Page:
The extraordinary life of a conman who scammed Al Capone, ‘sold’ the Eiffel Tower and stole jewellery from unsuspecting European aristocrats is investigated in a fascinating new book. 

Victor Lustig was born in January 1890 in the small hamlet of Hostinné, Bohemia, in what is now the Czech Republic. 

By the age of 16, while still at school, Lustig, who went by dozens of aliases over the course of his life, had already learned how to hustle opponents and billiards and understood how to lay odds at the local racecourse.

Over the next 30 years, Lustig honed his skills as a brilliant confidence man and master manipulator. He posed as a fairground medium, dabbled in blackmail, claimed to own London‘s Tower Bridge and developed a talent as a forger.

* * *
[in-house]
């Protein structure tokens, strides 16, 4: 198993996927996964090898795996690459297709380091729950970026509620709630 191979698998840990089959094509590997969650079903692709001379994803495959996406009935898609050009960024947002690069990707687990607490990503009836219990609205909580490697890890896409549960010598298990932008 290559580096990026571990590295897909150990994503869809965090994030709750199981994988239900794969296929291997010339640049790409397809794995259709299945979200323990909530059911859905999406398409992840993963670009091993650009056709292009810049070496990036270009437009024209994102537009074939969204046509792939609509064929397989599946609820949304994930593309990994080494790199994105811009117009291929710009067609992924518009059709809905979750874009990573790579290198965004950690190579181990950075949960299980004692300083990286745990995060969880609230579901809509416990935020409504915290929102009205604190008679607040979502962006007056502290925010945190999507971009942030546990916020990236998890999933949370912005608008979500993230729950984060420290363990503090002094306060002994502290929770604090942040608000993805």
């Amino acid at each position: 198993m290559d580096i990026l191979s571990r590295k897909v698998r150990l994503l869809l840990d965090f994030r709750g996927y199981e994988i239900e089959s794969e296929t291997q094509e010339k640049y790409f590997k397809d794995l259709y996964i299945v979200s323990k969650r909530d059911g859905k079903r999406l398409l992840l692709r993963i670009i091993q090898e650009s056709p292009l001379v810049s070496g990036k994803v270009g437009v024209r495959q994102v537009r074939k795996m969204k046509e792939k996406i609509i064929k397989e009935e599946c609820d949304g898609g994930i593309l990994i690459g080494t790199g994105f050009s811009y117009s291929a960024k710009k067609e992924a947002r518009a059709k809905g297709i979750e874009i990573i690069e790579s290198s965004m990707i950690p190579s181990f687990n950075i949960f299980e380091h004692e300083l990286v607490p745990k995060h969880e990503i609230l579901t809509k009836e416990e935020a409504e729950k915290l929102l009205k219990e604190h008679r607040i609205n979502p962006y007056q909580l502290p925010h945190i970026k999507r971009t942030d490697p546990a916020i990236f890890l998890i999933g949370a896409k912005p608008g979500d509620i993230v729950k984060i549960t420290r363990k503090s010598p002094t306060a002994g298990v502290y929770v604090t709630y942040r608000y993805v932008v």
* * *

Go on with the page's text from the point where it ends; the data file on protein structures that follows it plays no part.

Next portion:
Biographer Christopher Sandford traces the remarkable trajectory of Lustig’s life in The Man Who Conned the World

Con man: Victor Lustig (right) was born in  1890 in Hostinné, Bohemia, in what is…

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